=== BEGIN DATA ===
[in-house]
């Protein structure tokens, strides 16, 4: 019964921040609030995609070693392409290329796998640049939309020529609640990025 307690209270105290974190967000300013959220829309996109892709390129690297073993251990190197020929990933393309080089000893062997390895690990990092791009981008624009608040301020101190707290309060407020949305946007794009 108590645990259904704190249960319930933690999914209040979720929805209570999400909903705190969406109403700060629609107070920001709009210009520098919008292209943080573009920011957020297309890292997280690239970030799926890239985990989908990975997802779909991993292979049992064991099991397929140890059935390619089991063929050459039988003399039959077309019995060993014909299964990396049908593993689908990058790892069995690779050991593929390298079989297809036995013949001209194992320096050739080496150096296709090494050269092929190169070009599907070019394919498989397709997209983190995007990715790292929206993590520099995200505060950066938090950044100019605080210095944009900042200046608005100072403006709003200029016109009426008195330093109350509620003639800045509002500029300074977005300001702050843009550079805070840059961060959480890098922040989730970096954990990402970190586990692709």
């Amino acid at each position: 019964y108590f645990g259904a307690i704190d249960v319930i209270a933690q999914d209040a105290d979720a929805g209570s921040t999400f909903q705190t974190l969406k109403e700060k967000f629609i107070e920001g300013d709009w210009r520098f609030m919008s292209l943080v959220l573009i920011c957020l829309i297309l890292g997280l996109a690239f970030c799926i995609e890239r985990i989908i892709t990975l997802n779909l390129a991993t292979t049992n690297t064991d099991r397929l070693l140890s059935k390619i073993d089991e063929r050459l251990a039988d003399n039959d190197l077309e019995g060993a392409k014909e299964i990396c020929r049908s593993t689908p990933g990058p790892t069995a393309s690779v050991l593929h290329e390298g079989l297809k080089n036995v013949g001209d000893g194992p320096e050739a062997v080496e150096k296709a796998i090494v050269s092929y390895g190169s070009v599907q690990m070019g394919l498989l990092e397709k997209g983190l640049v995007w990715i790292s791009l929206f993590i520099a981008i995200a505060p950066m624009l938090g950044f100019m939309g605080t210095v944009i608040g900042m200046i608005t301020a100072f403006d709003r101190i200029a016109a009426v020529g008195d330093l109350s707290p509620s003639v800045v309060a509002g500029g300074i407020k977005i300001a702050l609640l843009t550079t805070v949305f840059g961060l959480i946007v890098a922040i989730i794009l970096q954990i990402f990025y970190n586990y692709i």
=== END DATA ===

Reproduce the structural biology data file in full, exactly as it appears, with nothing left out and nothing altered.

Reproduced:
[in-house]
């Protein structure tokens, strides 16, 4: 019964921040609030995609070693392409290329796998640049939309020529609640990025 307690209270105290974190967000300013959220829309996109892709390129690297073993251990190197020929990933393309080089000893062997390895690990990092791009981008624009608040301020101190707290309060407020949305946007794009 108590645990259904704190249960319930933690999914209040979720929805209570999400909903705190969406109403700060629609107070920001709009210009520098919008292209943080573009920011957020297309890292997280690239970030799926890239985990989908990975997802779909991993292979049992064991099991397929140890059935390619089991063929050459039988003399039959077309019995060993014909299964990396049908593993689908990058790892069995690779050991593929390298079989297809036995013949001209194992320096050739080496150096296709090494050269092929190169070009599907070019394919498989397709997209983190995007990715790292929206993590520099995200505060950066938090950044100019605080210095944009900042200046608005100072403006709003200029016109009426008195330093109350509620003639800045509002500029300074977005300001702050843009550079805070840059961060959480890098922040989730970096954990990402970190586990692709």
């Amino acid at each position: 019964y108590f645990g259904a307690i704190d249960v319930i209270a933690q999914d209040a105290d979720a929805g209570s921040t999400f909903q705190t974190l969406k109403e700060k967000f629609i107070e920001g300013d709009w210009r520098f609030m919008s292209l943080v959220l573009i920011c957020l829309i297309l890292g997280l996109a690239f970030c799926i995609e890239r985990i989908i892709t990975l997802n779909l390129a991993t292979t049992n690297t064991d099991r397929l070693l140890s059935k390619i073993d089991e063929r050459l251990a039988d003399n039959d190197l077309e019995g060993a392409k014909e299964i990396c020929r049908s593993t689908p990933g990058p790892t069995a393309s690779v050991l593929h290329e390298g079989l297809k080089n036995v013949g001209d000893g194992p320096e050739a062997v080496e150096k296709a796998i090494v050269s092929y390895g190169s070009v599907q690990m070019g394919l498989l990092e397709k997209g983190l640049v995007w990715i790292s791009l929206f993590i520099a981008i995200a505060p950066m624009l938090g950044f100019m939309g605080t210095v944009i608040g900042m200046i608005t301020a100072f403006d709003r101190i200029a016109a009426v020529g008195d330093l109350s707290p509620s003639v800045v309060a509002g500029g300074i407020k977005i300001a702050l609640l843009t550079t805070v949305f840059g961060l959480i946007v890098a922040i989730i794009l970096q954990i990402f990025y970190n586990y692709i």